Saudi Arabia Parts Ways with the Palestinian Cause

March 21 2023

On March 5, Riyadh appointed Salman al-Dosari—a prominent journalist and vocal supporter of the Abraham Accords—as its new minister of information. Hussain Abdul-Hussain takes this choice as one of several signals that Saudi Arabia is inching closer to normalization with Israel:

Saudi Arabia has been the biggest supporter of Palestinians since before the establishment of Israel in 1948. When the kingdom’s founder Abdulaziz Ibn Saud met with the U.S. president Franklin D. Roosevelt aboard the USS Quincy in the Red Sea in 1945, the Saudi king demanded that Jews in Palestine be settled elsewhere. But unlimited Saudi support has only bought Palestinian ungratefulness and at times, downright hate. After the Abraham Accords were announced in August 2020, Palestinians in Gaza and Ramallah burned pictures not only of the leaders of the UAE and Bahrain but also of Saudi Arabia’s King Salman and Crown Prince Mohammad bin Salman (MBS).

Since then, many Palestinian pundits and activists have been accusing Saudi Arabia of betraying the cause, even though the Saudis have said repeatedly, and as late as January, that their peace with Israel is incumbent on the establishment of a Palestinian state.

While the Saudi Arabian government has practiced self-restraint by not reciprocating Palestinian hate, Saudi Arabian columnists, cartoonists, and social-media activists have been punching back. After the burning of the pictures of Saudi Arabian leaders, al-Dosari wrote that with their aggression against Saudi Arabia, the Palestinians “have liberated the kingdom from any ethical or political commitment to these parties in the future.”

Read more at Jerusalem Post

More about: Abraham Accords, Palestinians, Saudi Arabia

In the Aftermath of a Deadly Attack, President Sisi Should Visit Israel

On June 3, an Egyptian policeman crossed the border into Israel and killed three soldiers. Jonathan Schanzer and Natalie Ecanow urge President Abdel Fattah el-Sisi to respond by visiting the Jewish state as a show of goodwill:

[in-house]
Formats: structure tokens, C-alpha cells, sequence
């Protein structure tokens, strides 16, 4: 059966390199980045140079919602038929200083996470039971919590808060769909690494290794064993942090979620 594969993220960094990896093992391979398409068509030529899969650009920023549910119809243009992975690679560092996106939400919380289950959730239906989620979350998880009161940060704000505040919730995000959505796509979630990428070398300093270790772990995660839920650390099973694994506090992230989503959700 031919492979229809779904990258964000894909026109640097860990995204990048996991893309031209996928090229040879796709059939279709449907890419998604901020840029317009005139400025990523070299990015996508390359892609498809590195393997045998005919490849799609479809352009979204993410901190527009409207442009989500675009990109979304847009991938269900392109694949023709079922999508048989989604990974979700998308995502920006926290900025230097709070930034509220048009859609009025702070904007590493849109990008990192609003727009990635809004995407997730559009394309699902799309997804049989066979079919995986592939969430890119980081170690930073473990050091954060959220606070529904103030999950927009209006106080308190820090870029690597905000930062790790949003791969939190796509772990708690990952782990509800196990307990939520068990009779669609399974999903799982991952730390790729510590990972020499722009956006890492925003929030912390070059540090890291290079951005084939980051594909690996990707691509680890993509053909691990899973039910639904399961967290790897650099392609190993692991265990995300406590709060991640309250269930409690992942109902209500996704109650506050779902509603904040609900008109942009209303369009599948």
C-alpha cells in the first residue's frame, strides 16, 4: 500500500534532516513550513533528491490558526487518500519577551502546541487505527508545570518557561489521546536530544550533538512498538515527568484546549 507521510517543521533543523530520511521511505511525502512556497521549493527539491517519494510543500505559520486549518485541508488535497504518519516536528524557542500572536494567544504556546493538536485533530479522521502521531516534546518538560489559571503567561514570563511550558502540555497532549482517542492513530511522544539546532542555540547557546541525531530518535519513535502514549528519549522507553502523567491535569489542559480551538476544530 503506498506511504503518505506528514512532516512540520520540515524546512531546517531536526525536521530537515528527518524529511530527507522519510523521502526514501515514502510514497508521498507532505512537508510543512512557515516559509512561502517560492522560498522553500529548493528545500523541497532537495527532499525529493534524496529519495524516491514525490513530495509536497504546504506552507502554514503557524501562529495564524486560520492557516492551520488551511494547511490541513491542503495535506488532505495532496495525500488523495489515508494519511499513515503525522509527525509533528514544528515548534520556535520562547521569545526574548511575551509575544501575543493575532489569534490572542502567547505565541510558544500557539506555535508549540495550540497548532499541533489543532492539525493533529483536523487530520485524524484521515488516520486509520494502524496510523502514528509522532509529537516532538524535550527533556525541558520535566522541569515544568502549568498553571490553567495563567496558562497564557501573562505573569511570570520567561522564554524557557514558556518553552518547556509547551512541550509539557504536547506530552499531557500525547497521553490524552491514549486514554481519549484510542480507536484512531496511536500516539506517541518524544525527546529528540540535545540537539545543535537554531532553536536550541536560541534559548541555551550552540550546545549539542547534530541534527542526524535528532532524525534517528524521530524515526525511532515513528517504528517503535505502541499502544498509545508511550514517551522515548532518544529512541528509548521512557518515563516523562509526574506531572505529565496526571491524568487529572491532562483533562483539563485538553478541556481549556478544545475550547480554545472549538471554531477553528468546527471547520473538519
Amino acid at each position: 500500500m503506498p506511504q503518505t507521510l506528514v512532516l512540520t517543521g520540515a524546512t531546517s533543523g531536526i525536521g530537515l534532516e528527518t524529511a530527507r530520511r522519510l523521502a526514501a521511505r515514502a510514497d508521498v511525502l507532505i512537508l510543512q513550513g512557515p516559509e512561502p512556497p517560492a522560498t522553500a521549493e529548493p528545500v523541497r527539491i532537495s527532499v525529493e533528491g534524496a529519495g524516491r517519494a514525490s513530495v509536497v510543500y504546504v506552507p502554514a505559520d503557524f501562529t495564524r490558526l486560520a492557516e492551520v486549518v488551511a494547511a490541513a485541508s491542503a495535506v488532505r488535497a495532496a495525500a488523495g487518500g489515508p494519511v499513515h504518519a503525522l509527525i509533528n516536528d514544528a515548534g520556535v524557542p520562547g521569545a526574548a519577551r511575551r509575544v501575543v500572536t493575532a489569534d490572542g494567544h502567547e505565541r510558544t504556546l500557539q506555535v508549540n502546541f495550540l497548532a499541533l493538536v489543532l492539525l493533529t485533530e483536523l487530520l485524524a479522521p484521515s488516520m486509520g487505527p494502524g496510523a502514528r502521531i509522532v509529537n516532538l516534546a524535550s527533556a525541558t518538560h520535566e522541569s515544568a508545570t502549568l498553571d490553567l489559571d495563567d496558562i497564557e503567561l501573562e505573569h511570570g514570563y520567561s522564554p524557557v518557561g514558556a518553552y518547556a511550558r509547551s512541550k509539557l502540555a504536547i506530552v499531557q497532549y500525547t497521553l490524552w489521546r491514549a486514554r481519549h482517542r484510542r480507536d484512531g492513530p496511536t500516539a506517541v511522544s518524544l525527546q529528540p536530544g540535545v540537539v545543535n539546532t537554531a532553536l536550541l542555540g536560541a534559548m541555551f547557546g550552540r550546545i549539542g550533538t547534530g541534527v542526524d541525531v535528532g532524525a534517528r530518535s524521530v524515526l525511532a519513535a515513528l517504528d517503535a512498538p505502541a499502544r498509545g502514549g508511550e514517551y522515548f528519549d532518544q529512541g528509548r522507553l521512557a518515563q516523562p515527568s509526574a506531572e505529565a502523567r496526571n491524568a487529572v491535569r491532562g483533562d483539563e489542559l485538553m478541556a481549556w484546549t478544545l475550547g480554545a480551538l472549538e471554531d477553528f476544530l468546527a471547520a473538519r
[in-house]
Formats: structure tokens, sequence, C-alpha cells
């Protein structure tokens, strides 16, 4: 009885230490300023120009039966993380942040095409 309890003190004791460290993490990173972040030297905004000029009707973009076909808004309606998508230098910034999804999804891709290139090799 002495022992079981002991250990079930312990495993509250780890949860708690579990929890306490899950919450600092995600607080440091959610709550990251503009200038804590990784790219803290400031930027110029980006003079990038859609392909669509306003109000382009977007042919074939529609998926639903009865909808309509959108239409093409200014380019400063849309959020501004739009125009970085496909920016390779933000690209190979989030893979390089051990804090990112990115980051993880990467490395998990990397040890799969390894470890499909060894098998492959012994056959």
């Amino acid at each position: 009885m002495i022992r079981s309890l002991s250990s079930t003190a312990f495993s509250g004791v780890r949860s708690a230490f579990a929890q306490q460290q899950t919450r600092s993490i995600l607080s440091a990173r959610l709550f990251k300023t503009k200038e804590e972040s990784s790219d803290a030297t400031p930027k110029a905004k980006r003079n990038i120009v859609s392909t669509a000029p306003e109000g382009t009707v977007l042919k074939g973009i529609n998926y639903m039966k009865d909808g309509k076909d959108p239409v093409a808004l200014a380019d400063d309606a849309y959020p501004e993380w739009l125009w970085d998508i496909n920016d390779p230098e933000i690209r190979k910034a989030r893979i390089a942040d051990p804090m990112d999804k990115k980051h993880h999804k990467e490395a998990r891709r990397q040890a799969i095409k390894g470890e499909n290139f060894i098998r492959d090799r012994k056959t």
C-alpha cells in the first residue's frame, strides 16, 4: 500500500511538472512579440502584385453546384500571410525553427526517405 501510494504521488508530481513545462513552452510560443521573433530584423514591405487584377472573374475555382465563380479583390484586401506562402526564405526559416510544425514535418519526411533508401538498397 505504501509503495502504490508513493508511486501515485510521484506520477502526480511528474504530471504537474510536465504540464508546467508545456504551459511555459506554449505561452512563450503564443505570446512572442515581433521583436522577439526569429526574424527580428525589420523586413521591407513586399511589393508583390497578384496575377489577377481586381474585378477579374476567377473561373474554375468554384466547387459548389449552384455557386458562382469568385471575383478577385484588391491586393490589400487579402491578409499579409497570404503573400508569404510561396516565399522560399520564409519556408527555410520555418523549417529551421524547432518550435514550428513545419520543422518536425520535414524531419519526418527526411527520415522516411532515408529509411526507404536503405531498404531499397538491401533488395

Such a dramatic gesture is not without precedent: in 1997, a Jordanian soldier opened fire on a group of Israeli schoolgirls visiting the “Isle of Peace,” a parcel of farmland previously under Israeli jurisdiction that Jordan leased back to Israel as part of the Oslo peace process. In a remarkable display of humanity, King Hussein of Jordan, who had only three years earlier signed a peace agreement with Israel, traveled to the Jewish state to mourn with the families of the seven girls who died in the massacre.

That massacre unfolded as a diplomatic cold front descended on Jerusalem and Amman. . . . Yet a week later, Hussein flipped the script. “I feel as if I have lost a child of my own,” Hussein lamented. He told the parents of one of the victims that the tragedy “affects us all as members of one family.”

While security cooperation [between Cairo and Jerusalem] remains strong, the bilateral relationship is still rather frosty outside the military domain. True normalization between the two nations is elusive. A survey in 2021 found that only 8 percent of Egyptians support “business or sports contacts” with Israel. With a visit to Israel, Sisi can move beyond the cold pragmatism that largely defines Egyptian-Israeli relations and recast himself as a world figure ready to embrace his diplomatic partners as human beings. At a personal level, the Egyptian leader can win international acclaim for such a move rather than criticism for his country’s poor human-rights record.

Read more at Washington Examiner

More about: General Sisi, Israeli Security, Jordan